|Hinoki Cypress 'Crippsi'|
Some of my favorite evergreens for brightening up any garden include the genus picea (spruce), chamaecyparis (cypress), juniperus (juniper) and cedrus (cedar). In the spruce catergory-the Colorado Blue Spruce 'Hoopsi' is a favorite which grows to an average of fifteen feet in 10 years, stays at smaller size than an ordinary spruce and exhibits a characteristic blue color throughout the year. A smaller globe variety shrub form of the blue spruce is the 'Montgomery' Globe Spruce, another nice addition to any well lit garden.
|'Gold Mop' Cypress|
|Juniperus 'Blue Star'|
Last but by no means least are the Cedars. Cedrus deodara 'Aurea' is magnificiant golden cedar which steals the show for any area where you have good lighting and plenty of space. This beauty can serve as an "anchor' plant for a foundation planting but allow it enough area to grow and make sure the center portion of the tree is planted an average of seven to ten feet away from the foundation (the further the better) to ensure proper distance from the exterior of your home- then enjoy this beauty. Two other stand alone pieces in the genus cedrus are cedrus atlantica 'Glauca Pendula' and cedrus atlantica 'Glauca'-both blue in color similar to the blue spruce however less of a "bottle brush" look to the needles as in the genus picea. The weeping form (pendula) can be used as a foundation planting or in any garden and the later upright form can be used as a stand alone piece where they is plenty or room as it can also reach up to eighty feet in height under optimum conditions.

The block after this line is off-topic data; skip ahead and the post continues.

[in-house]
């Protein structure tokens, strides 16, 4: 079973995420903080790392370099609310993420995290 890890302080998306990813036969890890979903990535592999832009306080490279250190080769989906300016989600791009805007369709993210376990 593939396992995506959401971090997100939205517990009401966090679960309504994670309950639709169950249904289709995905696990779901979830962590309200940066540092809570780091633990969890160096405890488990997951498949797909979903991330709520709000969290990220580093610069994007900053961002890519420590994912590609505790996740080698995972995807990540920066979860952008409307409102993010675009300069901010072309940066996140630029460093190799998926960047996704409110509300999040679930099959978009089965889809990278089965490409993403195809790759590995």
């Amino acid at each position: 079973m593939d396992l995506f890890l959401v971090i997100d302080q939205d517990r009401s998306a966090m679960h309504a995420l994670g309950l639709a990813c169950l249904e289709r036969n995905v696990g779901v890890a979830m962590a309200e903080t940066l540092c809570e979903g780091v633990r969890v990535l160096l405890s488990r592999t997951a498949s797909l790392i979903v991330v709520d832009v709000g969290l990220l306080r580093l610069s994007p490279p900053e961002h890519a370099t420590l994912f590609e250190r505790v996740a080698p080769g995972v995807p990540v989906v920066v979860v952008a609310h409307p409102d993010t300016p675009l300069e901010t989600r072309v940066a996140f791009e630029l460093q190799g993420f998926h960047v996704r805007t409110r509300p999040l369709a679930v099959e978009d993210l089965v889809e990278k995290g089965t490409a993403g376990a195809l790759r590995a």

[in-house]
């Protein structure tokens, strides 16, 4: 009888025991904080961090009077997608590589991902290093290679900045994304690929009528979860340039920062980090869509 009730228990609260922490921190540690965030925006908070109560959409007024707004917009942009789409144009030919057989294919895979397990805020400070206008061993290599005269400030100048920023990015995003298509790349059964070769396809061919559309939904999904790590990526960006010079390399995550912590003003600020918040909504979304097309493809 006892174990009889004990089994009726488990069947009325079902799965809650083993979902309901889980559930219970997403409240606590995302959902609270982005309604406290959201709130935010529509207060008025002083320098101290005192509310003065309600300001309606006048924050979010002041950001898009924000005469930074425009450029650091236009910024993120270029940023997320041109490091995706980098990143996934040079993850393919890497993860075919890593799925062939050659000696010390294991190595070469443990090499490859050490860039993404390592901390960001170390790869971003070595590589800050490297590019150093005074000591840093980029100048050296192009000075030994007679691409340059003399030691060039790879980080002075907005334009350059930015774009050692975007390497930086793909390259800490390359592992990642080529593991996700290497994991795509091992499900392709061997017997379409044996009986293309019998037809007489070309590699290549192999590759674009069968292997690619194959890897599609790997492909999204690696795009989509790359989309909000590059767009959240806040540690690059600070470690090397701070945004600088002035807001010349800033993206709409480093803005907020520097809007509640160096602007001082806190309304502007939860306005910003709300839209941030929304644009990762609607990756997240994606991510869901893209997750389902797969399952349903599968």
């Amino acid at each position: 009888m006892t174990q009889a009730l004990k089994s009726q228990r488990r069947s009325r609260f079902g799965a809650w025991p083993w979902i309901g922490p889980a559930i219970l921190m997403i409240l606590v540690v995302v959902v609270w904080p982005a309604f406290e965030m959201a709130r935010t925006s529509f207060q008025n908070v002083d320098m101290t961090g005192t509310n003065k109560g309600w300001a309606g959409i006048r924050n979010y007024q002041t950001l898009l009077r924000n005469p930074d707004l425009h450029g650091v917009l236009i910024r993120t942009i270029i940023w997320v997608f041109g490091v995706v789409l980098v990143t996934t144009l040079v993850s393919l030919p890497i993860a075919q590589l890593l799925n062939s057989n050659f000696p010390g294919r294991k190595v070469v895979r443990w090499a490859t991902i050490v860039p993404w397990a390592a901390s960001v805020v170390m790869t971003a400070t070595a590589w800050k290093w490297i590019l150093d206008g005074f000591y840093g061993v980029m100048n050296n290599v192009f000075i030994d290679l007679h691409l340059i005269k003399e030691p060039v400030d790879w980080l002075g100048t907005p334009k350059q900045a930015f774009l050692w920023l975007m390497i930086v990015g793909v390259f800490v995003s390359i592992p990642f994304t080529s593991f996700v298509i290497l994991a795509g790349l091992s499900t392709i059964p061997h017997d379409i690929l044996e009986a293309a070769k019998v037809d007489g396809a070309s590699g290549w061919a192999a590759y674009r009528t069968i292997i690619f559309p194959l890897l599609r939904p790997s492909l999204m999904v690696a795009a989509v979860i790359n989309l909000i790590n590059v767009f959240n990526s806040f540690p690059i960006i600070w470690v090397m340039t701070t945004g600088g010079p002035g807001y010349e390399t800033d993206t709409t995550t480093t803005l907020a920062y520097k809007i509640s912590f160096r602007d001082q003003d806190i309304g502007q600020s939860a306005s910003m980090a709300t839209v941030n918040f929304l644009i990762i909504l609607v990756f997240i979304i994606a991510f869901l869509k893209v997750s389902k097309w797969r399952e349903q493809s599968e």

|Cedrus atlantica 'Pendula'|
(Weeping Blue Atlas Cedar)
I am hoping you have found the information in the above segment both informative and useful. This is the first in a series of three articles on color in the garden. Parts II and III will focus on the usage of flowering shrubs and perennials to add everlasting color and interest to your landscape.
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Author:Lee@A Guide To Northeastern Gardening Copyright 2010. All Rights Reserved